We eventually made Queenstown but it took many days to do the run down the West coast and wet weather followed bus most of the way. We were disappointed for Tracy’s mum and Dad who had limited time on the island and spent most of it engulfed in rain whilst driving long distances down a remotely populated West Coast. By Queenstown, save for the puncture, things were looking up.
Queenstown was great, it has everything, a lake, mountains, a hip and happening town with good shops, bars and restuarants, it even has a luge. We were grateful for Tracy’s dad taking us on the luge and later taking us on a boat trip across the lake. There is a fantastic burger bar in Queenstown called Ferg Burger, a rare place of value and a must visit if you are in those parts. In the evening as we sat in a bar, the ground swayed – an earthquake! We have experienced earthquakes in Peru, Manchester and even Grantham but this was really different, rather than a shake, the ground swayed from side to side, the Local folk at an adjacent table actually looked quiet worried but normal bar fun resumed as quickly as the quake passed.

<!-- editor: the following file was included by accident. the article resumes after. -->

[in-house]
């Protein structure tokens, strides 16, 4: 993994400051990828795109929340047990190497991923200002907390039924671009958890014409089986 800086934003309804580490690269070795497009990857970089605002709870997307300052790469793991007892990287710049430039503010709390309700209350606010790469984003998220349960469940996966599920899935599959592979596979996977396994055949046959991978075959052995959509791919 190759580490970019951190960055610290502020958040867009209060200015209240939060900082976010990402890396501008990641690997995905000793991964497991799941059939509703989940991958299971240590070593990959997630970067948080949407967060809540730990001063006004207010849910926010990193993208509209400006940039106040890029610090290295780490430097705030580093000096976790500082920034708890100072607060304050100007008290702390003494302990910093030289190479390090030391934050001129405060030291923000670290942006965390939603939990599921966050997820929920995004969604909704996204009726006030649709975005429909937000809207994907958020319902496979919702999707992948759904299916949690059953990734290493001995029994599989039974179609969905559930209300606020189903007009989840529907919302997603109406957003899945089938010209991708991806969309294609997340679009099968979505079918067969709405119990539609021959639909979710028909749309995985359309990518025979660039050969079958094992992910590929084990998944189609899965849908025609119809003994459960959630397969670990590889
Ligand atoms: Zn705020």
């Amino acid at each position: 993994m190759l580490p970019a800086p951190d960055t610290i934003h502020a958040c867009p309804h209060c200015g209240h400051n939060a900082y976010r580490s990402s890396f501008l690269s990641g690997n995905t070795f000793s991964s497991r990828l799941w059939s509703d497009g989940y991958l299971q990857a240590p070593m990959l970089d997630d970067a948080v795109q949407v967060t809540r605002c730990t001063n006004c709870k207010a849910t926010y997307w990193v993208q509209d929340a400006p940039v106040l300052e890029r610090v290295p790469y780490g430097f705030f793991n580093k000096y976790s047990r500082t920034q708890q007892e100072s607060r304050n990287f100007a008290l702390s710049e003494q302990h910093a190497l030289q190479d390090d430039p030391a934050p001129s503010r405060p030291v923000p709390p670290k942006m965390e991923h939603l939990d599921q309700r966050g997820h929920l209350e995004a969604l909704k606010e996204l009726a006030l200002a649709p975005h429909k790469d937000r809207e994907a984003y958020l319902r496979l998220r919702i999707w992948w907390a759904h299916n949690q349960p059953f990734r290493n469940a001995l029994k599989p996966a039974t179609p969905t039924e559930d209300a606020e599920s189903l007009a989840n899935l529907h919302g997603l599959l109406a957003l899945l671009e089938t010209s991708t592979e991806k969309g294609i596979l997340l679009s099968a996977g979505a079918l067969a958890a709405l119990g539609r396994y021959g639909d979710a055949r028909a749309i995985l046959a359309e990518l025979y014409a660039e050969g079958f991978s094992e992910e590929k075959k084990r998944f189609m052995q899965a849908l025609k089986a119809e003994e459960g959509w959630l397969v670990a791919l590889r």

We said goodbye to Tracy’s parents at Queenstown. A lmost two weeks had passed since their arrival and it was time for them to head back to Christchurch as we headed into the Deep South. I had registered for the Southland Marathon, part of the Southland Festival of Running. A report of the race will apear on my running blog but the best part was meeting New Zealand’s top ultra runner and marathon winner, Vajin Armstrong at the presentation. The race began in Riverton and ran to Invercargill on the South Coast. Being so far South enabled us to visit Bluff point the furthest South we will be on this trip and the scene of the Stewart Island ransom rip off! We milled around Invercargill for a few days ahead of the marathon. We had the most amazing fish and chips from Kings Fish Market. We’ve eaten our share of fish and chips but this was the best, finest blue cod fillet in a light tempura style batter served with chips, homemade coleslaw and black sauce that was similar to balsamic vinegar. It really was the best fish and chips we had eaten ever and the best part of all – it was a cheap, we had happened upon another Rare NZ bargain so we ate there again e next day.